Date posted: 9/10/2018 5 min read

Adding colour to accountancy

Mark Robilliard teaches the basics of accounting to a worldwide audience.

In Brief

  • Mark Robilliard and Peter Frampton co-founded their own company to explain the basics of accounting.
  • They have a groundbreaking graphical system that uses colour to explain debits and credits.
  • Robilliard now travels extensively to meet sales partners and deliver workshops.

By Alex Wright

Mark Robilliard only really began to understand the accounting task after he left Deakin University in 1977 with a Bachelor of Business (Accounting) degree when a patient employer showed him the ropes.

Practical accounting

“My first job was in public practice back home in Noosa Heads,” he says. “My client gave me a simple reconciliation job to do but I couldn’t do it because I had learned everything by rote at university, and I didn’t actually know how to put accounting into practice.

“Luckily for me my boss sat me down and showed me how to do it manually because the computer was broken. Within a few months I actually started to love it.”

A few years later, Robilliard went backpacking in Europe and worked as an independent contractor to the UK government. Back in Australia, he briefly taught at Deakin before joining KPMG in Melbourne in 1989. A year later he was made national training manager in Sydney where he met his future business partner, Peter Frampton.

Mark Robilliard

Teaching the basics

Realising that they had shared the same challenge in university of trying to understand the basics of accounting, they agreed to set up their own company to tackle the problem once they had moved on from KPMG.

First, though, Robilliard had a stint as partner at a management consulting firm specialising in local government, before moving on to HIH Insurance as a human resources manager specialising in learning and development.

When HIH went bust in the largest corporate collapse in Australia’s history, he called Frampton and they decided the time was right to join forces. They would teach the basics of accounting in workplaces and educational institutions around the world through a groundbreaking graphical system that uses colour to explain debits and credits.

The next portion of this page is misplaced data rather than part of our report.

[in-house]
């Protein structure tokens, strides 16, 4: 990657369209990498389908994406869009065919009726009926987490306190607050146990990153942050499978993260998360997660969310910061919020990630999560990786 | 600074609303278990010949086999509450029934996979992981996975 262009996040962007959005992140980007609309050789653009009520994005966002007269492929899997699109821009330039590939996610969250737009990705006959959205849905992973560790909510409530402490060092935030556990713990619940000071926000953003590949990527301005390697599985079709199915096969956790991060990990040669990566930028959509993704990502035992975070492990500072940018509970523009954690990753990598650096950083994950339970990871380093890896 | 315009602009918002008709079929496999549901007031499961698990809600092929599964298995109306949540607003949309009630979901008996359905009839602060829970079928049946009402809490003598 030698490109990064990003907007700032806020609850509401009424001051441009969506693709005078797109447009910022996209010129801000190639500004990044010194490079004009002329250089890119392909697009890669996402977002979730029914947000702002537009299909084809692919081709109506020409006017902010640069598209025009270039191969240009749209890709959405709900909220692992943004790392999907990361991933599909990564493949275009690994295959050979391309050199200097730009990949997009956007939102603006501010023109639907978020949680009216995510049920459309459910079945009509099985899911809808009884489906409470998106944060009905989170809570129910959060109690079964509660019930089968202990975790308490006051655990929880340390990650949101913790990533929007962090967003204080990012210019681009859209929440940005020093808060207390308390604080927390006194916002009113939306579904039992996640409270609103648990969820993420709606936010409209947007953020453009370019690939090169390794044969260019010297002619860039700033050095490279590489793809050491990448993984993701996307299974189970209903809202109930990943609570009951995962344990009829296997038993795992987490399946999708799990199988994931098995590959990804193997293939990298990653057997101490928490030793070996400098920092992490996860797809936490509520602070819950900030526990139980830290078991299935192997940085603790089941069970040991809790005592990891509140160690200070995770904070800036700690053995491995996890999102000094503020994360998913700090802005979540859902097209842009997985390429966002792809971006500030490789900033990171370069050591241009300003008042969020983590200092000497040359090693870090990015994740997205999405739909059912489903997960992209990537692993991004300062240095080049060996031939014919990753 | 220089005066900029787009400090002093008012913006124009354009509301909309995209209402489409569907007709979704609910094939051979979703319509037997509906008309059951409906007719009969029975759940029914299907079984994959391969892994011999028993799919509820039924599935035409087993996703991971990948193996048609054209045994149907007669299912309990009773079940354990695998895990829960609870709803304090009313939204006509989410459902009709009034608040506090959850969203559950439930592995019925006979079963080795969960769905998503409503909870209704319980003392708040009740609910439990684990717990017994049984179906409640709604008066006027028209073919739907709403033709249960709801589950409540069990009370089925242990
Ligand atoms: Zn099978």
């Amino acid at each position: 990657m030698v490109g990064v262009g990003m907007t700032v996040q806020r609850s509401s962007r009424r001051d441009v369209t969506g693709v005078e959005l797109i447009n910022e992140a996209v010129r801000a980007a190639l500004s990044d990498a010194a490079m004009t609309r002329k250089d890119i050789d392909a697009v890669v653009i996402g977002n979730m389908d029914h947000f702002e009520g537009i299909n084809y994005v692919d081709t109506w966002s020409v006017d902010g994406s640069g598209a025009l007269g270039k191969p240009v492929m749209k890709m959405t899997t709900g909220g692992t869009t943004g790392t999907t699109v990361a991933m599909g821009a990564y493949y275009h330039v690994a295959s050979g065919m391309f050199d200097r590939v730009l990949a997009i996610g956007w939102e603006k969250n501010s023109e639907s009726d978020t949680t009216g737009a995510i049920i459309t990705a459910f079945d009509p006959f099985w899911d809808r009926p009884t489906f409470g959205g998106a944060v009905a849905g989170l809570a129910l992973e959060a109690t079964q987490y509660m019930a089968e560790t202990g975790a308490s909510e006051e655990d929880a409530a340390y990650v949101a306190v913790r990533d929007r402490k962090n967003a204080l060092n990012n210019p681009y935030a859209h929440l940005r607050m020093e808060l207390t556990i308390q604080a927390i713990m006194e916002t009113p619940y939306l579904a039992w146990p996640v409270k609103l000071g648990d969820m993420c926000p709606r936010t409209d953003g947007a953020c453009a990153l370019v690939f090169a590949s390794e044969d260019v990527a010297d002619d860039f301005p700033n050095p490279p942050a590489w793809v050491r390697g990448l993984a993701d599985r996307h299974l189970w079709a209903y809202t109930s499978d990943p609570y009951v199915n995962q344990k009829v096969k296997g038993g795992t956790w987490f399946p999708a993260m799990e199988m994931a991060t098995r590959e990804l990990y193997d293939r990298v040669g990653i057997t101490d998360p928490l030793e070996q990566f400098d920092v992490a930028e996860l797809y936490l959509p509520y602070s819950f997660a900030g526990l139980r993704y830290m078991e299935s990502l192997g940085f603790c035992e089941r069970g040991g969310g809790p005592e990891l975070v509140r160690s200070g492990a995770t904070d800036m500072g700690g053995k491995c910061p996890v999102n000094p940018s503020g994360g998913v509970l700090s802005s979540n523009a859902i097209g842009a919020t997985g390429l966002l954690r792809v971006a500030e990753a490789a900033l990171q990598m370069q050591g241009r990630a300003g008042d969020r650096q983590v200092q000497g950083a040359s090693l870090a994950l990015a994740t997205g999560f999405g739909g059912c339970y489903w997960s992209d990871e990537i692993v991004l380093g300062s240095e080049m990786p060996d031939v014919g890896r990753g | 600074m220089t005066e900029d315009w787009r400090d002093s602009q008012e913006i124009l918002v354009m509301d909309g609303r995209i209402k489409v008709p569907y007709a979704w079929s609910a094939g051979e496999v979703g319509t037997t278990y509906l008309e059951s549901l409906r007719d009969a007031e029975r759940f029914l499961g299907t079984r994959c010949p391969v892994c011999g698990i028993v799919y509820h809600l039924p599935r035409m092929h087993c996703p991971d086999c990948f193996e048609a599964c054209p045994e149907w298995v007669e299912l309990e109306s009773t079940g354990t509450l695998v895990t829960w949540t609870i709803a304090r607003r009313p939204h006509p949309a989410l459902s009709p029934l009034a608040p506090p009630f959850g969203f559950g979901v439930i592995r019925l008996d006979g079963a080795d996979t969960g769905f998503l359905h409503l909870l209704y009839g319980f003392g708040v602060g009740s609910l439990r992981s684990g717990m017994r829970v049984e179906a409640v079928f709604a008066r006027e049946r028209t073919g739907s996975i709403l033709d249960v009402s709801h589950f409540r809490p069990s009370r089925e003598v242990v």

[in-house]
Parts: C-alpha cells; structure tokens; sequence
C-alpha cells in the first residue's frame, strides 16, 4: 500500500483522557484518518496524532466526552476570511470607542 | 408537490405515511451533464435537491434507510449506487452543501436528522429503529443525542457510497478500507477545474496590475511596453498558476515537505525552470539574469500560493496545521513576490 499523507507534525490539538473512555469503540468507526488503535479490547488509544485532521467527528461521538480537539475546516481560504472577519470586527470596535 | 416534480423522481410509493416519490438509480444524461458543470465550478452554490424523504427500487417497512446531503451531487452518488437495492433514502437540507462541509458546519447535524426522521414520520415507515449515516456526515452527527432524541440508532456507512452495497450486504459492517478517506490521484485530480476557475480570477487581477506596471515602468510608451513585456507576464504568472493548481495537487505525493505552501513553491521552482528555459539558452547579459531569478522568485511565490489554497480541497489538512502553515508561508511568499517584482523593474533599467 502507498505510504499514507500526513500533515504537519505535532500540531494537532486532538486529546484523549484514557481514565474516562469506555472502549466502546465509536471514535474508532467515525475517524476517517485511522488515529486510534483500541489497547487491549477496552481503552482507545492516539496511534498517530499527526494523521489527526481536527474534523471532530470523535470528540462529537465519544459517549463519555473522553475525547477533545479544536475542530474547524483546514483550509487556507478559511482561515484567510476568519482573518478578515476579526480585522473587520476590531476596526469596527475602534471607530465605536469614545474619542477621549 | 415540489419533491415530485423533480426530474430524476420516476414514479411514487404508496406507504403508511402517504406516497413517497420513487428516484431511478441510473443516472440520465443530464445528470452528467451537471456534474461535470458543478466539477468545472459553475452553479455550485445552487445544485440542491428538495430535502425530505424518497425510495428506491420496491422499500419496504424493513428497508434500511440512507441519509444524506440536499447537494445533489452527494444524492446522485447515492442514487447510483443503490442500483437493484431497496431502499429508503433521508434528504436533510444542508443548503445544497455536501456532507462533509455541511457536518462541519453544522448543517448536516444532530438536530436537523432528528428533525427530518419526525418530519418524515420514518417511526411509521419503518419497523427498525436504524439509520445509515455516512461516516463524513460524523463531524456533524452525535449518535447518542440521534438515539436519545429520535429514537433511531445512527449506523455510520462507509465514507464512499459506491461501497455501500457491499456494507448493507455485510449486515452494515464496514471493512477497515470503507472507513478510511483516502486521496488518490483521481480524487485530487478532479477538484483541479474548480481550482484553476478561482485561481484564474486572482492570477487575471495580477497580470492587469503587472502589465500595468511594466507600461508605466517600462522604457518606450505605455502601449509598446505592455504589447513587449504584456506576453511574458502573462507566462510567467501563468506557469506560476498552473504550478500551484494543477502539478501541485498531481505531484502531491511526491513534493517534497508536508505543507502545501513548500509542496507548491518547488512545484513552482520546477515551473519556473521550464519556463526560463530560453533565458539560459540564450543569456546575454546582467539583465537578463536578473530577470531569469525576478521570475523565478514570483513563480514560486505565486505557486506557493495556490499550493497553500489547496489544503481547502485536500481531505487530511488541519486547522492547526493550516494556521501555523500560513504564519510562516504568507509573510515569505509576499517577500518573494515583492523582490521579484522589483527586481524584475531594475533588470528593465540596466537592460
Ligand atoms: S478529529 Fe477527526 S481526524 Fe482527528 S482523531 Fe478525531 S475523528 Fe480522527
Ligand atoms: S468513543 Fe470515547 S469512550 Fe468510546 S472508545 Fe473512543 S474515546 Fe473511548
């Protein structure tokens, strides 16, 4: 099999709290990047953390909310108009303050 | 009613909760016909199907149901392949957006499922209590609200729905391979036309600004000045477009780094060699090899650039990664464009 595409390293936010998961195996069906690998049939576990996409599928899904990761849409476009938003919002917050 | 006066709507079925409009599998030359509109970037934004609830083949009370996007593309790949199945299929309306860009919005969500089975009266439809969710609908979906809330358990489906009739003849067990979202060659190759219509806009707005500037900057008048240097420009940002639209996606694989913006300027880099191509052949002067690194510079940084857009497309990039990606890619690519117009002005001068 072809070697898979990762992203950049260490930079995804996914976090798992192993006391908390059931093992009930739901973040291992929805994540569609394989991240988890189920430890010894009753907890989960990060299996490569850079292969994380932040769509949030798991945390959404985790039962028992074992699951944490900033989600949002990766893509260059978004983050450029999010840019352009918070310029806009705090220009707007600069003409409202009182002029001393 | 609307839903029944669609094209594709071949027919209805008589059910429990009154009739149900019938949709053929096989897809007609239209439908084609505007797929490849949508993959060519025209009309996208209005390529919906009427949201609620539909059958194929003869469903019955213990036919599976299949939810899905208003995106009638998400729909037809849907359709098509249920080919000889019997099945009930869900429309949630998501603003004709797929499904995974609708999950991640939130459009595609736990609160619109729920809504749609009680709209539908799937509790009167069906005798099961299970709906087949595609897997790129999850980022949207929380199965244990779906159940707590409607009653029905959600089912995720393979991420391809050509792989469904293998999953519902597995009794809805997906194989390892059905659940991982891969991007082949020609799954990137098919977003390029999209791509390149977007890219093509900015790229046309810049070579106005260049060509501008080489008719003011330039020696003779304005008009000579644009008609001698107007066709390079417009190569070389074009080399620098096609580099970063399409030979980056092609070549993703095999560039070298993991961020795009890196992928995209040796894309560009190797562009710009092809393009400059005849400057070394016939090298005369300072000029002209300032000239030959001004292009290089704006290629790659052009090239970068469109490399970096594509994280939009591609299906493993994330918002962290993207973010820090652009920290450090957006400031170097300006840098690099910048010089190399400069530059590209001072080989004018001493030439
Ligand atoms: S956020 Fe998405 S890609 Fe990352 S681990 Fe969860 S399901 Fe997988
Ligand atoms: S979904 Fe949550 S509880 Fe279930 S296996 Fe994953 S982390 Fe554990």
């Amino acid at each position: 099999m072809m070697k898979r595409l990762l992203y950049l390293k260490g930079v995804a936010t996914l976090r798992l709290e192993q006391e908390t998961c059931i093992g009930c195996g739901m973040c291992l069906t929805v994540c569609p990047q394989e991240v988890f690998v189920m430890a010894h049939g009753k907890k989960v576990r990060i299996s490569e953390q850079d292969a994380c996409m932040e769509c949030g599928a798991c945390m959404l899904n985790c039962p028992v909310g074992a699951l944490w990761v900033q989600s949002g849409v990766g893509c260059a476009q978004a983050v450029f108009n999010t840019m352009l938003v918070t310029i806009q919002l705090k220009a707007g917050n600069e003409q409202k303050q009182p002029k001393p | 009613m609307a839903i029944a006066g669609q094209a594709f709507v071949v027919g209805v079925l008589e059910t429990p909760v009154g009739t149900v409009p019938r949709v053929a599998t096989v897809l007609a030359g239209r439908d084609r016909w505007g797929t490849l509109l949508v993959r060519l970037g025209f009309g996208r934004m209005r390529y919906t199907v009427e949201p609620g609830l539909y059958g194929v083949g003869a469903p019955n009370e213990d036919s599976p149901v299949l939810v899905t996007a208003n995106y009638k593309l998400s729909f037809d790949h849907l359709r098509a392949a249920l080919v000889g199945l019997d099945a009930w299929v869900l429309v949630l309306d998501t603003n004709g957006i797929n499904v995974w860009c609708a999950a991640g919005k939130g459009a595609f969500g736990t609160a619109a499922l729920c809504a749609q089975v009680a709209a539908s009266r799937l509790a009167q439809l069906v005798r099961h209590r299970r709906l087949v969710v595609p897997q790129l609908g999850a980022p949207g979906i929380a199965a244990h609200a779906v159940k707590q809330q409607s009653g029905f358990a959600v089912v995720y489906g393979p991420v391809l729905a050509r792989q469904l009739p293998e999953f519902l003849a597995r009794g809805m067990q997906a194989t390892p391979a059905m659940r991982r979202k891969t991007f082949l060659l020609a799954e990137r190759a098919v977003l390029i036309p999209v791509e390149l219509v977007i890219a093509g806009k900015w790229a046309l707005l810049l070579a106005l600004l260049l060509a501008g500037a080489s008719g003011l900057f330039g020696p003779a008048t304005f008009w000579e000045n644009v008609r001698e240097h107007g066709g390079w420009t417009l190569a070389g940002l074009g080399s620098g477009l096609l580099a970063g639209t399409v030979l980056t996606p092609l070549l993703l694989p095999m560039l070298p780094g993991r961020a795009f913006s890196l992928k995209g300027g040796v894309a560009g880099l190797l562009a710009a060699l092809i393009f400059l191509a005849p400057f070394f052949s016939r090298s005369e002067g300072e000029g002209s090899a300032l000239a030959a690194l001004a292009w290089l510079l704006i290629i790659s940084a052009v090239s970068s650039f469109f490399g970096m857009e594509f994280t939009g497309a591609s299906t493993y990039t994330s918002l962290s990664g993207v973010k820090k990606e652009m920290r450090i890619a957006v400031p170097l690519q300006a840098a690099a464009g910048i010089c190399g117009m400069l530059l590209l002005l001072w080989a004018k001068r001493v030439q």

The move to Wisconsin

Initially Robilliard led the Australia, New Zealand and Asia-Pacific operations of Color Accounting International. But a few years after Frampton moved to Switzerland in 2010, Robilliard decided to take on North America and he set up with his family in Milwaukee.

He had to adapt to the US way of working. “Having watched the movies and been on holiday to the US several times I had this preconceived notion of Americans,” he says. “But actually living and working here now, I have realised that it is a lot more complex than that.

“Australians have a reputation for being direct, unaffected by position or status and like to speak their mind which, if done with respect, is generally appreciated by Americans. But it still took some time to adjust to.”

Travelling the world

Robilliard travels extensively across the US and Canada to meet sales partners and deliver workshops. But he also regularly travels to Australia, Asia, Europe, Africa and the Middle East.

He recalls one occasion when he had flown from Chicago to Egypt for a workshop and the bag with all his training material got lost in transit. Quickly improvising, he took out a pen and paper to explain some accountancy basics.

As my co-founder Peter likes to say, ‘If you can’t explain the basics of accounting by drawing with a pointed stick on the ground, then you are making it too complicated’
Mark Robilliard

“Luckily our teaching methods don’t rely on technology, so I was able to improvise until the materials turned up,” he says. “As my co-founder Peter likes to say, ‘If you can’t explain the basics of accounting by drawing with a pointed stick on the ground, then you are making it too complicated’.”

Alex Wright is a London-based business journalist.

Listen: KPMG chair walks a tightrope

KPMG Australia chairman Alison Kitchen , who is a senior partner in the Australian firm, has worked her way up through the ranks over 30 years.

Read more